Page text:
fit = NonlinearModelFit[dat, 
   fitmodel[set, den, det], {{den, 2}}, {set, det}];
fitparams = fit["BestFitParameters"]


dd = {d1, d2};
mm = {int[den, det], phase[den, det]};
Show[
 ListPlot[dd, PlotRange -> All],
 Plot[Evaluate[mm /. fitparams], {det, -20, 20}]
 ]
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Welcome to our site. This is a well presented answer, and I would like to see more of your expertise on this site. So, consider registering your account, as it will allow you to participate more fully. –  rcollyer May 8 '12 at 0:48
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You could use NMinimize to fit the two models. For example with

data1 = Table[{x, RandomReal[{-.1, .1}] + f[x, 1, 1, 1]}, {x, -4, 6, 0.25}];
data2 = Table[{x, RandomReal[{-.1, .1}] + f[x, .5, 1, 2]}, {x, -8, 10, 0.5}];
f[x_, amplitude_, centroid_, sigma_] := amplitude Exp[-((x - centroid)^2/sigma^2)]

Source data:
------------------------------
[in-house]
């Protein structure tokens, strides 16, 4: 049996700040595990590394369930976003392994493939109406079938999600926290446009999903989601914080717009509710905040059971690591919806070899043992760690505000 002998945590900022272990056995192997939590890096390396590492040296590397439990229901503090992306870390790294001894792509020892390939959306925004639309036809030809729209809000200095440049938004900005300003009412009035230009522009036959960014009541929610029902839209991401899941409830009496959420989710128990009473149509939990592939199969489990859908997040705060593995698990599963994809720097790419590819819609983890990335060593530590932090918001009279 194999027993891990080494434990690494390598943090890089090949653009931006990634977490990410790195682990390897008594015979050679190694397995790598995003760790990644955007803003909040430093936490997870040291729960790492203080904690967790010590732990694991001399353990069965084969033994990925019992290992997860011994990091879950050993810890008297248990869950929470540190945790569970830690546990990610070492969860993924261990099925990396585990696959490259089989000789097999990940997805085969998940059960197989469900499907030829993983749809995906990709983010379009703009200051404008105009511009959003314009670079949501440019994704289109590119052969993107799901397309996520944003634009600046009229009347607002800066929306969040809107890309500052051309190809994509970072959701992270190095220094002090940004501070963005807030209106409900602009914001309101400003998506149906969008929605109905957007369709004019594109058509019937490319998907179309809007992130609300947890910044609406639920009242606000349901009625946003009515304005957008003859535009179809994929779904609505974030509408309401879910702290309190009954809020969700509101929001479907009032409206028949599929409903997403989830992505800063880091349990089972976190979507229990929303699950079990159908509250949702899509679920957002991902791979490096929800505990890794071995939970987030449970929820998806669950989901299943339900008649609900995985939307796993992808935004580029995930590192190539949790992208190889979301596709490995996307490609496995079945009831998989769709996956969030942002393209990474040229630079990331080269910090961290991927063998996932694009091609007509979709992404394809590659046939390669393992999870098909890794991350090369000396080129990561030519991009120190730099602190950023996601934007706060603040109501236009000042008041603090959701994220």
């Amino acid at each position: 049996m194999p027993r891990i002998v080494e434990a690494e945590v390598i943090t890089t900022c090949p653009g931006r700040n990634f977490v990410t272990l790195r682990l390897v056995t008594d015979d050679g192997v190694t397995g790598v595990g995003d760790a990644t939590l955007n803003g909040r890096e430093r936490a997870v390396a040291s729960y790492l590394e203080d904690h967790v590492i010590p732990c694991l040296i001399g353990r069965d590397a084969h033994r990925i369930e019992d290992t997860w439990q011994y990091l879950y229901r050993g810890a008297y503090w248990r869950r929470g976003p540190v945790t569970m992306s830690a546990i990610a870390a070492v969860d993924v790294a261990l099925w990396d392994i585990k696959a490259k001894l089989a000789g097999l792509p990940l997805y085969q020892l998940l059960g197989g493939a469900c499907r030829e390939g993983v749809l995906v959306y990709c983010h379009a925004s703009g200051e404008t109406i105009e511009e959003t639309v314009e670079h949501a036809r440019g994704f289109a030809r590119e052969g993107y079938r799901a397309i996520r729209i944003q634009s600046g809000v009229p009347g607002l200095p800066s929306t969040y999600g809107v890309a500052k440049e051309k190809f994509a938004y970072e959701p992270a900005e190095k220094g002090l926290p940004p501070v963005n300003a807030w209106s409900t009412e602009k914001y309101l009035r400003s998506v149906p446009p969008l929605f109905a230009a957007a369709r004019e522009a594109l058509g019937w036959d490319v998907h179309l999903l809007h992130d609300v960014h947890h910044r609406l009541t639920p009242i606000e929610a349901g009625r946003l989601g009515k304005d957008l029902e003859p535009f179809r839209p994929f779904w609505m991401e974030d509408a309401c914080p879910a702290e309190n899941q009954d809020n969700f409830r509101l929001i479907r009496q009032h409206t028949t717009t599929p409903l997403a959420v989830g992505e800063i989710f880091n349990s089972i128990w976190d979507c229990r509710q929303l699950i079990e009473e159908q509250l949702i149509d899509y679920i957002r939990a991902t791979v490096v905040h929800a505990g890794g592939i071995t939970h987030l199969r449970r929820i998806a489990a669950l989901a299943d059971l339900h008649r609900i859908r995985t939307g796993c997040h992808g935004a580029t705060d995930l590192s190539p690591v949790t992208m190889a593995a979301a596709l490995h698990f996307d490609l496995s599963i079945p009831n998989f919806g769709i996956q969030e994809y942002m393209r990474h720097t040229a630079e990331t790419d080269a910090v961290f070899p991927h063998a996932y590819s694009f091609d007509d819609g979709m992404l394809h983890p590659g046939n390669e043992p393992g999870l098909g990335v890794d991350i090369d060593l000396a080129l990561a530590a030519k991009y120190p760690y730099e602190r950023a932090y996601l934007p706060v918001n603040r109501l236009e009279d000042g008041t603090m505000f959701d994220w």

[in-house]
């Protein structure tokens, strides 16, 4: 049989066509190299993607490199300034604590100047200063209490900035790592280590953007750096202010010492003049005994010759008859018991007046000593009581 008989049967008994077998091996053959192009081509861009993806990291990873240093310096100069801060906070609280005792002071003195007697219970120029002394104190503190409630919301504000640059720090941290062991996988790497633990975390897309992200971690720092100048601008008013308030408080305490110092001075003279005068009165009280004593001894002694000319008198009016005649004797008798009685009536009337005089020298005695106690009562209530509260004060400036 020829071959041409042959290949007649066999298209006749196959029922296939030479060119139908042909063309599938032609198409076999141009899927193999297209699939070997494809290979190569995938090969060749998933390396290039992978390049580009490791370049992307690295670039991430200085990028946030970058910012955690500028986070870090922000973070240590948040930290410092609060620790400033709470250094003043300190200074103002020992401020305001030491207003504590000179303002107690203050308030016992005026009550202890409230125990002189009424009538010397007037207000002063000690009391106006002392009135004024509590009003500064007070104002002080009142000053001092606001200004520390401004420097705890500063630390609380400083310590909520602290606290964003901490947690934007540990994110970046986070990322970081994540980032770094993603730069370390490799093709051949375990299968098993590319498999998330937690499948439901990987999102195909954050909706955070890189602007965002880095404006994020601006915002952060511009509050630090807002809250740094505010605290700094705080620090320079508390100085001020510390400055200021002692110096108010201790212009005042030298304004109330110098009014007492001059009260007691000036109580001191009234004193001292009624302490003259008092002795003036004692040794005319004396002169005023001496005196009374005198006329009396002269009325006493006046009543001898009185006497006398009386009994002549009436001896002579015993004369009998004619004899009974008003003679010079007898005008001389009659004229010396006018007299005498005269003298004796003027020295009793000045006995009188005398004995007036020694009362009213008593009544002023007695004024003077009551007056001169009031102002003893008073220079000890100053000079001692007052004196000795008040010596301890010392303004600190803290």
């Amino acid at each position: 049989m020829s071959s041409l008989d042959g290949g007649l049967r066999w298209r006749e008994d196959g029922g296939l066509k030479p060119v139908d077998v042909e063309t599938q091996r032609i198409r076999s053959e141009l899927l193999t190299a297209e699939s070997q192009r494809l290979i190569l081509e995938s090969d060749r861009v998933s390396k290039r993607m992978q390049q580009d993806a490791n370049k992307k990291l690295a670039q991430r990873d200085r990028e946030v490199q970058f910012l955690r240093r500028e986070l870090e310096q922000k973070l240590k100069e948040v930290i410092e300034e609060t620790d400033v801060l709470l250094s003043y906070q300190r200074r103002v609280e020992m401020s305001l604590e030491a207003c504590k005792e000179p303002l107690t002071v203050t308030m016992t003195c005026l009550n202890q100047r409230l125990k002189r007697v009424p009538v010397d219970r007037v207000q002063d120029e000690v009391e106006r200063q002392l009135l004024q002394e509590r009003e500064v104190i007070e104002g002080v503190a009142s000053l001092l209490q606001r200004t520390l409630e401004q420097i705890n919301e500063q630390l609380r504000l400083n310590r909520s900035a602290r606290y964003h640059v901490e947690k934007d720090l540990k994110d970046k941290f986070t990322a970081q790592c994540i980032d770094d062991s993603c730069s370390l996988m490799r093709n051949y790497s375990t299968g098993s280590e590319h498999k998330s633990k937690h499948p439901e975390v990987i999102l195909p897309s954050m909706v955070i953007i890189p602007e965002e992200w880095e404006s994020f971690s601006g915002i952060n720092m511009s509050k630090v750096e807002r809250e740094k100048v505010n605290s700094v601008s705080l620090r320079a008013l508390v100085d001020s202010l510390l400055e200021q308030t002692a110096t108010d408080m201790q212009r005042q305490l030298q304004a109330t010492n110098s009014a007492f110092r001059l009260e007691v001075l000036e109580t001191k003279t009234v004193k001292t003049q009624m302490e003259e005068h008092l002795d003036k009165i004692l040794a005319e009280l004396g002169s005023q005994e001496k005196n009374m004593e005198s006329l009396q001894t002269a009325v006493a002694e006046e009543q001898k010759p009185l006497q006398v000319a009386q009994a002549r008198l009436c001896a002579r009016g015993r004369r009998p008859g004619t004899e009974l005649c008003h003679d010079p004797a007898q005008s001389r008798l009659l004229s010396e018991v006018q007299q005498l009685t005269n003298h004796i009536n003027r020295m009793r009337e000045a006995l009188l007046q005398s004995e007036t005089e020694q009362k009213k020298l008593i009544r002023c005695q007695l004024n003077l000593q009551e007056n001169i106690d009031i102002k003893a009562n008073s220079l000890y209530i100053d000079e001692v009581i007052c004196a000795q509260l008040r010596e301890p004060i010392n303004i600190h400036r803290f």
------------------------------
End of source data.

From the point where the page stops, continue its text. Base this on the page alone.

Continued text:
We could find a least squares solution by doing something like

min = NMinimize[Total[(#.#) & /@ 
   {data1[[All, 2]] - (f[#, a1, mu, s1] & /@ data1[[All, 1]]), 
    data2[[All, 2]] - (f[#, a2, mu, s2] & /@ data2[[All, 1]])}
  ], {a1, a2, s1, s2, mu}]

(*
 ==> {0.253998, {a1 -> 0.984464, a2 -> 0.451312, s1 -> 0.980629, 
  s2 -> -2.07535, mu -> 0.988739}}
*)

To compare the found fit with the data

datpl = ListPlot[{data1, data2}, Joined -> True, 
   PlotRange -> {{-10, 10}, All}, Frame -> True, 
   PlotStyle -> {Black, Red}, Axes -> False, 
   InterpolationOrder -> 0];

Show[datpl, Plot[Evaluate[{f[x, a1, mu, s1], f[x, a2, mu, s2]} /. min[[2]]], 
  {x, -10, 10}, 
  PlotRange -> All, PlotStyle -> {Black, Red}]]

Mathematica graphics

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3  
Thank you for the answer. I tried something similar, but was not satisfied with the fit. Yours looks much better. The advantage of the NonlinearModelFit is that it provides error estimates of the fit parameters. Do you know how to estimate the error using NMinimize? –  Markus Roellig Jan 28 '12 at 17:29
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Here's a way that uses NonlinearModelFit[]: